Have you ever wondered what makes technical analysis of a market really work? Take support and resistance levels for example. If you observe that the EUR/USD is struggling to get past the 1.17 level, is there some magic ceiling there that is preventing the price from moving through it…?
Or when you see a head and shoulder pattern in the market and the price drops like a rock. Or how about that trade you took right before price was hitting a major support level, but then all of a sudden, the support didn’t work anymore and price fell right through it.
Despite it sounding very scientific, technical analysis should really be considered more of an art. The reason for that is that it doesn’t tell us what will happen, but rather what could happen if other traders are thinking the same as we do.
As traders still (for the most part) are humans, human psychology plays a big role in how the markets behave.
First of all, as humans we tend to remember and attach great importance to round numbers. As you probably already know, there is nothing magical about round numbers that make them always work. It’s just that our brains tend to remember them, and thus they function as floors and ceilings in markets where humans operate.
Secondly, human traders, unlike robots, attach feelings and emotions to past prices. What I mean by this is that we will evaluate current prices based on what prices have been in the past, and then deem the market as either “cheap” or “expensive” based on that.
Although this is not necessarily a rational approach to valuing any kind of asset, humans are pretty good at it and it only works because everyone else is also doing it. This is the exact reason why markets tend to bottom out at exactly the same levels as it has done many times before. Or why it seems so difficult to break through the level set by a previous top in the market. It is how support and resistance levels are born!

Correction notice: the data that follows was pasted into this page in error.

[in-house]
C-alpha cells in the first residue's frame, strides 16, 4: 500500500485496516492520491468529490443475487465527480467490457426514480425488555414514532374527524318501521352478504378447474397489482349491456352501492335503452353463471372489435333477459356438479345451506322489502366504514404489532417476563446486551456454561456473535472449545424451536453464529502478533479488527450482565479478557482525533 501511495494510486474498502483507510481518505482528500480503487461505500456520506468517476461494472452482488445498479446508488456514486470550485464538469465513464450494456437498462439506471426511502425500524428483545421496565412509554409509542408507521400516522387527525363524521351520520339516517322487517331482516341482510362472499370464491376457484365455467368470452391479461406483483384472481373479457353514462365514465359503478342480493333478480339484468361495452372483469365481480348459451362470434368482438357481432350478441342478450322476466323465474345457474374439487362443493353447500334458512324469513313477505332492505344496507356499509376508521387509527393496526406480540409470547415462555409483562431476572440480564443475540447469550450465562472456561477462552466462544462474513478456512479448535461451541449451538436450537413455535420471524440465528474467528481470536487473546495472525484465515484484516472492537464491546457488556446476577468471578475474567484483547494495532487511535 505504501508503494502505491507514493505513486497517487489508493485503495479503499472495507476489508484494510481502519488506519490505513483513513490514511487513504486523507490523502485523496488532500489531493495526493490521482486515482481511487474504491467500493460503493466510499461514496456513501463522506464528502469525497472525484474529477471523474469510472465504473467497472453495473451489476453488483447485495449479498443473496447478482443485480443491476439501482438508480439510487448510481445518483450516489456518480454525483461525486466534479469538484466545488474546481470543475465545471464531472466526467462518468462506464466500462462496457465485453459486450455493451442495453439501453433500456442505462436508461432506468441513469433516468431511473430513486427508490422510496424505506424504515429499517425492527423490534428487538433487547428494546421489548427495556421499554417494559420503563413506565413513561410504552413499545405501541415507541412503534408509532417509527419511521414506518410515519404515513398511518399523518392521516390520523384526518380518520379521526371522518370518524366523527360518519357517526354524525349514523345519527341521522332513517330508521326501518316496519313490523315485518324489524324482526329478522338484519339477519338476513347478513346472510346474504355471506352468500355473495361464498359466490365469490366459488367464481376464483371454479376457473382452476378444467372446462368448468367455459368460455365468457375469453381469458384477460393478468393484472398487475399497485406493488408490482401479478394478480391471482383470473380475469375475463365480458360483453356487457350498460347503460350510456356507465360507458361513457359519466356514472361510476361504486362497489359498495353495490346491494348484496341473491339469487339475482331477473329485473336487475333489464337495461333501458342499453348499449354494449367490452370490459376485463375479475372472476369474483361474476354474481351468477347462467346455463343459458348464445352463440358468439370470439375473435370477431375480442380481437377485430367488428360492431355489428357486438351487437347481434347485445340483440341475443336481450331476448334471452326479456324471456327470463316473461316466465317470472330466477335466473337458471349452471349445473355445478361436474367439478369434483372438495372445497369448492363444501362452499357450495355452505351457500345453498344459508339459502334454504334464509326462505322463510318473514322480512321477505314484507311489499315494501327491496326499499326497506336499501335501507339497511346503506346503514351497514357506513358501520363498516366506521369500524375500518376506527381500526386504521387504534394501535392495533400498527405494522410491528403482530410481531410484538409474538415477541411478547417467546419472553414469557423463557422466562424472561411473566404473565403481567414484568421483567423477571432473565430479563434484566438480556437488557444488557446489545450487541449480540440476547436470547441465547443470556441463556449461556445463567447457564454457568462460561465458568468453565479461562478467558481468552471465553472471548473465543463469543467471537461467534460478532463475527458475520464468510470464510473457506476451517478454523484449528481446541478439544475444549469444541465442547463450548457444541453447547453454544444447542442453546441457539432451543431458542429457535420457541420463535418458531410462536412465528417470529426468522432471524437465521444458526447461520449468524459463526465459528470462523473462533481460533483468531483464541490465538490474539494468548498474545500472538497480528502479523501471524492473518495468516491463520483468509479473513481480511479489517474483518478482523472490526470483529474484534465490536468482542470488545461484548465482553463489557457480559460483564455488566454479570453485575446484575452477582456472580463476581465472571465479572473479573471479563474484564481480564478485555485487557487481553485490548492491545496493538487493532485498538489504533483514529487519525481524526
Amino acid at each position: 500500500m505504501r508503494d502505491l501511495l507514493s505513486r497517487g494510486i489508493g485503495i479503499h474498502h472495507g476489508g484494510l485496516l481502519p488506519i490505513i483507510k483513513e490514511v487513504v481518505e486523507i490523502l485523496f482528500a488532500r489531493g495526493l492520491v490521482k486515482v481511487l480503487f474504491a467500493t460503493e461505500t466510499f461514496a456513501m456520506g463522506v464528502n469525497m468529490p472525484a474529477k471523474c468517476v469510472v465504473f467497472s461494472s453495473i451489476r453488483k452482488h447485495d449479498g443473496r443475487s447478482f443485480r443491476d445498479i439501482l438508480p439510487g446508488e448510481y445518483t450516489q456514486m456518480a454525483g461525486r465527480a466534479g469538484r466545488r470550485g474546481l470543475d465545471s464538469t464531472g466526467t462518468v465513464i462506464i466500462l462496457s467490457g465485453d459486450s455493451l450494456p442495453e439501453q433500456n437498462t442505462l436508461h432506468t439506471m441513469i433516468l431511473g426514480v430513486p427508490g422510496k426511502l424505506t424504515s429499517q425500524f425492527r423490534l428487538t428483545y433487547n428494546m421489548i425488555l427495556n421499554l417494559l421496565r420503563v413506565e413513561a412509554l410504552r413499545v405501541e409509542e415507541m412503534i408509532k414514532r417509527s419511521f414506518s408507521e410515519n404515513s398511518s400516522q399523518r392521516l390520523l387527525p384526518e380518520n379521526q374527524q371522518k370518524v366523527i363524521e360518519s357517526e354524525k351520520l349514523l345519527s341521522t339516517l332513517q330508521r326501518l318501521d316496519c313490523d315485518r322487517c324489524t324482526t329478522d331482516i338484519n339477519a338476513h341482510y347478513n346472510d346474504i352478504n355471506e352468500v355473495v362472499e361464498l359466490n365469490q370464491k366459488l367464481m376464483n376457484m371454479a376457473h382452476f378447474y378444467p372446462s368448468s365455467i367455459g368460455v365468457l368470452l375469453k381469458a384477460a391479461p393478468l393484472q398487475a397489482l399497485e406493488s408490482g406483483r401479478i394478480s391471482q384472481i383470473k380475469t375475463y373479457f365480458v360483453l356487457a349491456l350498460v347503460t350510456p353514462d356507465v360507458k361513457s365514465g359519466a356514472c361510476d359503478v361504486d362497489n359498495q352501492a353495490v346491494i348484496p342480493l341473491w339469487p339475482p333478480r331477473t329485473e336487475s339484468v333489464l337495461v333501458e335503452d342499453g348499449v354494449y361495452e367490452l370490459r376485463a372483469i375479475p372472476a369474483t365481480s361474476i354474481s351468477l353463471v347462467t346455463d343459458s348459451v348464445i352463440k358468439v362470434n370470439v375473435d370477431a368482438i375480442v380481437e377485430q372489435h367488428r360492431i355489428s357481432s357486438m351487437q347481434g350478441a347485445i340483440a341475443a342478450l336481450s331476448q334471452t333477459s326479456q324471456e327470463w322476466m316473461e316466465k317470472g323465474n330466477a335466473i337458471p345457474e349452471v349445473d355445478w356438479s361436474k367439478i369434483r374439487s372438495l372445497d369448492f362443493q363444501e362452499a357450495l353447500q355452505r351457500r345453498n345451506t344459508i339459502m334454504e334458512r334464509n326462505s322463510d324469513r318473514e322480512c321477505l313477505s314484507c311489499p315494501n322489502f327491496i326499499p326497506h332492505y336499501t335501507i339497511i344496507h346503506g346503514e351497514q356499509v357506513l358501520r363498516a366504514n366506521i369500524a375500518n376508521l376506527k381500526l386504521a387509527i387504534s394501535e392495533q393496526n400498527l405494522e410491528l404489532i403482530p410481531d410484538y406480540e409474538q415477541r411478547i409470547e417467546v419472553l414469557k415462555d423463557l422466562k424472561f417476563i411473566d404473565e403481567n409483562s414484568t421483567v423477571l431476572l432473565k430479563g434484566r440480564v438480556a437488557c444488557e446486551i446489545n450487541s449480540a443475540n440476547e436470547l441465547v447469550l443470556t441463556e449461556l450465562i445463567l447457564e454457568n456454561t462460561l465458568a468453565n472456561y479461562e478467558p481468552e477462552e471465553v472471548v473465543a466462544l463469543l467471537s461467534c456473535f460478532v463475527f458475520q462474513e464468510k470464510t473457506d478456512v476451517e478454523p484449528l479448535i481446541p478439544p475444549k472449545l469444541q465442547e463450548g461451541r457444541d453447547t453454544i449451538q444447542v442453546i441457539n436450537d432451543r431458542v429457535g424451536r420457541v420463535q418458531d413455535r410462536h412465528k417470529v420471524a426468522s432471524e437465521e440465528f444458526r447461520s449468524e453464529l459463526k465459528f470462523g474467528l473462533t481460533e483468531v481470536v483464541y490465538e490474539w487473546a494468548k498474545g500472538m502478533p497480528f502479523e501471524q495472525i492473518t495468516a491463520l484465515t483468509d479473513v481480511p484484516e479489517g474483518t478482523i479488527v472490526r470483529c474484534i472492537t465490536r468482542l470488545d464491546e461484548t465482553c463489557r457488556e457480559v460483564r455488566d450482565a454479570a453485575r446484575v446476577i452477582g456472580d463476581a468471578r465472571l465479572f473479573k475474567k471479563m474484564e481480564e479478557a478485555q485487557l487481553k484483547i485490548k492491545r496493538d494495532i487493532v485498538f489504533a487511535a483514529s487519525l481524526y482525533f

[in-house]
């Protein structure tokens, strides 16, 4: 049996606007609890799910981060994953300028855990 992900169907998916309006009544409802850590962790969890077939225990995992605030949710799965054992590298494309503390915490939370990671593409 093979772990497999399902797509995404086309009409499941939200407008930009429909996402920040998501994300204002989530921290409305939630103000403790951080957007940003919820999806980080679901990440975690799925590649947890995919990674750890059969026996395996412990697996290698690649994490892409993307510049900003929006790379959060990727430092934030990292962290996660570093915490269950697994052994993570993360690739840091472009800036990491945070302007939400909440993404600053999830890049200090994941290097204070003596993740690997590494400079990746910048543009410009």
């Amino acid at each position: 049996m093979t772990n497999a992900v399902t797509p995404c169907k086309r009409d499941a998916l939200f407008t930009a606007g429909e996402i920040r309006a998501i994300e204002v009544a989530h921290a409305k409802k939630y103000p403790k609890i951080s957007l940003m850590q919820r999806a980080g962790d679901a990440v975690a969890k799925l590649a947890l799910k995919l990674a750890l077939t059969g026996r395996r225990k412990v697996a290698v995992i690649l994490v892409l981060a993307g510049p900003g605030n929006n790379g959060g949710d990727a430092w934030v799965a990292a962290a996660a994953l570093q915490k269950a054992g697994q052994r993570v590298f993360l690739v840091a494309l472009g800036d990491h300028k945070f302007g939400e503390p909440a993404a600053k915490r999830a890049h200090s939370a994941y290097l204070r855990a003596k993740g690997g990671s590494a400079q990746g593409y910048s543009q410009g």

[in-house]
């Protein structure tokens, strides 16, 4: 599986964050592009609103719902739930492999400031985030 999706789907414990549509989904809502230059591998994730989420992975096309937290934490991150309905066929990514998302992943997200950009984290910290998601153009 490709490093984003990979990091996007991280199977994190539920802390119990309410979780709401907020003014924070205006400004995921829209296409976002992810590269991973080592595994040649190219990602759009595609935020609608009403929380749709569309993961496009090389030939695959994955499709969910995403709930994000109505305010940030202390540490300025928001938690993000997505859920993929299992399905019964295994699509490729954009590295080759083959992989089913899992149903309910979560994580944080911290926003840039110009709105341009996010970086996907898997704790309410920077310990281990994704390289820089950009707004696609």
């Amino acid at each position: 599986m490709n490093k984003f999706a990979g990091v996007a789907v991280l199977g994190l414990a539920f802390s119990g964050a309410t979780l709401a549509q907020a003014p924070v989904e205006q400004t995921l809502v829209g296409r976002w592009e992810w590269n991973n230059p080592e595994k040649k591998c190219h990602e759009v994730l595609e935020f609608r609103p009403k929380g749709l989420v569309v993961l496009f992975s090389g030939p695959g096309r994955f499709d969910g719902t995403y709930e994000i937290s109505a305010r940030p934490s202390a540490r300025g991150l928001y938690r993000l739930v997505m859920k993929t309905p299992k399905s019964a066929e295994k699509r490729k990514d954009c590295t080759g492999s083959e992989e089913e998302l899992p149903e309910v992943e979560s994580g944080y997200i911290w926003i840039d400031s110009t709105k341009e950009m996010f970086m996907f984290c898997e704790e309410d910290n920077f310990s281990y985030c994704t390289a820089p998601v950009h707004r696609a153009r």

Lastly, we all know that humans don’t like to lose face and we therefore have an inherent fear of missing out (FOMO). As a consequence of that, we sometimes make decisions in the market that would normally seem irrational. For example, when we see someone else has made lots of money, we automatically think that there must be an opportunity for us to also get in there and make some money, even though we now need to pay a much higher price for the same asset. More and more traders are thus jumping on assets that are already moving up in price. This is how trends are born.
The Power of Confluence
Because technical analysis depends not only on what we think, but what other traders also think, confluence becomes such a powerful concept.
The thing in trading is that traders all follow their own unique trading strategies. While some are looking at the moving averages for guidance, others like to follow the RSI for clues on when to buy and when to sell. Others again may focus on the MACD, Bollinger bands, or even more obscure indicators.
Confluence in trading occurs when we have more than one indicator signalling a particular action at the same time. For example, the reliability of a signal from the RSI indicator would be significantly better if the Stochastic indicator also gave the same signal at the same time. That way, we would know that there are more traders that are likely to jump into the trade, potentially creating a self-fulfilling prophecy.
When there isn’t a lot of confluence, however, we could see one indicator give a buy signal while another gives a sell signal. As a result, the market reaction will be mixed with no clear price direction. These are the situations we want to avoid as traders.
Mastering a strategy that relies on inputs from a few non-related technical indicators is therefore what creates long-term success as a trader. Refine your strategy to single out only the very best trades for you to take. Remember that you don’t have to take every single trade, but instead learn how to spot the best ones. Once you have mastered this skill with your trading strategy, chances are you have already become a consistently profitable trader.